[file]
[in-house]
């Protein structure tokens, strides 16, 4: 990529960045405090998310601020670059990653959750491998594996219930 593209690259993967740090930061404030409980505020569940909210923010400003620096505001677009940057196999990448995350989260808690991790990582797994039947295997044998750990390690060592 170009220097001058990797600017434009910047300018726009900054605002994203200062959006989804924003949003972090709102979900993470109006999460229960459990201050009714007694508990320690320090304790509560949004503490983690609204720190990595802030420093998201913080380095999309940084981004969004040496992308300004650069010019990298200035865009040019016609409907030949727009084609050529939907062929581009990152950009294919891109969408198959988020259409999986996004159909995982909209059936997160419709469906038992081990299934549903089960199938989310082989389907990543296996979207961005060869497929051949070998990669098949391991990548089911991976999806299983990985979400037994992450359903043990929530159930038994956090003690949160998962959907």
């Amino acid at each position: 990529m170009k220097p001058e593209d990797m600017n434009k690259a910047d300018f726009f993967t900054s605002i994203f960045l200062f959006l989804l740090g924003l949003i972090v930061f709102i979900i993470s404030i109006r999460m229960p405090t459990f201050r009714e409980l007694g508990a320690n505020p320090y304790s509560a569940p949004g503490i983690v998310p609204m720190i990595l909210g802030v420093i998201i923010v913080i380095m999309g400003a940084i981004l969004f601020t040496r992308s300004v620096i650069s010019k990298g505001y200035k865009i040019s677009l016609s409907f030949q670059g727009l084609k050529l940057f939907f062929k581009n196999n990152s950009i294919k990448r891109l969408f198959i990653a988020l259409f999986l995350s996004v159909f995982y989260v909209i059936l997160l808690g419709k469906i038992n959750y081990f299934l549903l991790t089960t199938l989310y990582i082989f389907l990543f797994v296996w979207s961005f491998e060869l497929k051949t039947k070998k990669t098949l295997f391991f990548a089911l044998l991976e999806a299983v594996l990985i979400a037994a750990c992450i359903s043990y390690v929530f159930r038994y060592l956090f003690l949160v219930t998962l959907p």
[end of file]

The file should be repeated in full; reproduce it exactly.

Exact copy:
[in-house]
């Protein structure tokens, strides 16, 4: 990529960045405090998310601020670059990653959750491998594996219930 593209690259993967740090930061404030409980505020569940909210923010400003620096505001677009940057196999990448995350989260808690991790990582797994039947295997044998750990390690060592 170009220097001058990797600017434009910047300018726009900054605002994203200062959006989804924003949003972090709102979900993470109006999460229960459990201050009714007694508990320690320090304790509560949004503490983690609204720190990595802030420093998201913080380095999309940084981004969004040496992308300004650069010019990298200035865009040019016609409907030949727009084609050529939907062929581009990152950009294919891109969408198959988020259409999986996004159909995982909209059936997160419709469906038992081990299934549903089960199938989310082989389907990543296996979207961005060869497929051949070998990669098949391991990548089911991976999806299983990985979400037994992450359903043990929530159930038994956090003690949160998962959907």
């Amino acid at each position: 990529m170009k220097p001058e593209d990797m600017n434009k690259a910047d300018f726009f993967t900054s605002i994203f960045l200062f959006l989804l740090g924003l949003i972090v930061f709102i979900i993470s404030i109006r999460m229960p405090t459990f201050r009714e409980l007694g508990a320690n505020p320090y304790s509560a569940p949004g503490i983690v998310p609204m720190i990595l909210g802030v420093i998201i923010v913080i380095m999309g400003a940084i981004l969004f601020t040496r992308s300004v620096i650069s010019k990298g505001y200035k865009i040019s677009l016609s409907f030949q670059g727009l084609k050529l940057f939907f062929k581009n196999n990152s950009i294919k990448r891109l969408f198959i990653a988020l259409f999986l995350s996004v159909f995982y989260v909209i059936l997160l808690g419709k469906i038992n959750y081990f299934l549903l991790t089960t199938l989310y990582i082989f389907l990543f797994v296996w979207s961005f491998e060869l497929k051949t039947k070998k990669t098949l295997f391991f990548a089911l044998l991976e999806a299983v594996l990985i979400a037994a750990c992450i359903s043990y390690v929530f159930r038994y060592l956090f003690l949160v219930t998962l959907p």